CM: After acting in “Lincoln,” would you consider auditioning for roles in any other major films?

JH: Yes, I’m definitely going to be trying to do some more of that. I have an agent in New York, and we’re going to be speaking about the possibility of me auditioning for other projects that would fit with my teaching schedule. I’m very eager to keep that up.

CM: You’re currently preparing to direct “The Liar,” an intricate comedy by David Ives. What was the reasoning behind selecting this play? What are you looking forward to about this performance?

JH: We were looking for something that would complement “Angels in America” well. “Angels in America” is a play of extraordinary importance that is dark and disturbing in many ways. It’s a brilliant piece by Tony Kushner, who I met on the set of “Lincoln.” We were looking for something to really set off from that production. “The Liar” is a farce, written by one of today’s greatest writers of comedy. It seemed to fit together really well with “Angels in America” as a season, and I was really taken with the play. It’s a great deal of fun; it’s extremely witty and silly. We have a marvelous group of actors, so I’m very excited about it. CM: Before you began teaching at Dartmouth, you worked with the National Theater Conservatory’s MFA program as an adjunct teacher for 20 years. What inspired your passion for teaching your art?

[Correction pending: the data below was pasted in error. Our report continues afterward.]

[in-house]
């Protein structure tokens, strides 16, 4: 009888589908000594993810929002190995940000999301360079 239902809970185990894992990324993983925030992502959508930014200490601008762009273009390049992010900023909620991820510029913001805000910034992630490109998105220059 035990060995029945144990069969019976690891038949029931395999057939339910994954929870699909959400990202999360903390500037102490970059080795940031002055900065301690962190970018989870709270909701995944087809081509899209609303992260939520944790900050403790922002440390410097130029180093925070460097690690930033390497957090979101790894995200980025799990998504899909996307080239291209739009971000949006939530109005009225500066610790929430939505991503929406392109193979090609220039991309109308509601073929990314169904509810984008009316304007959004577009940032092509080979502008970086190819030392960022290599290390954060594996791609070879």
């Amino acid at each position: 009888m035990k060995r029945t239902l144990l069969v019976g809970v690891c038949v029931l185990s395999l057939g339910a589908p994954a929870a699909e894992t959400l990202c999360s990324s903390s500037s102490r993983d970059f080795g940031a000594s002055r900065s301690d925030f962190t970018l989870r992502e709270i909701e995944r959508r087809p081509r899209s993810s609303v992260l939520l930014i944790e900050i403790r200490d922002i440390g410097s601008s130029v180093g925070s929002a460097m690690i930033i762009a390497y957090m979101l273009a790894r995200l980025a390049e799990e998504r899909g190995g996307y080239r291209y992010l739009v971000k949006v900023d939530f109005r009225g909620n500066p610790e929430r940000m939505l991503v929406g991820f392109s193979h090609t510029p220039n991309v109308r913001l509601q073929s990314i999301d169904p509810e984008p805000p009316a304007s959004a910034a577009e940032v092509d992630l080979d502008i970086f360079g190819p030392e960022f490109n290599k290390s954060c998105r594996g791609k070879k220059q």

JH: As an actor, I’ve worked with some of the greatest teachers. The National Theater Conservatory was designed so that the students became a part of the theater company in their second and third years. I soon found that I loved the process of working with these talented students and helping them to develop their skills and their craft. I worked often as an adjunct teacher with these students, many of whom have gone into our business. Quite honestly, watching somebody grow and develop is one of the greatest thrills of being a teacher. It’s the same reason I came to Dartmouth.

CM: What other upcoming projects are you working on?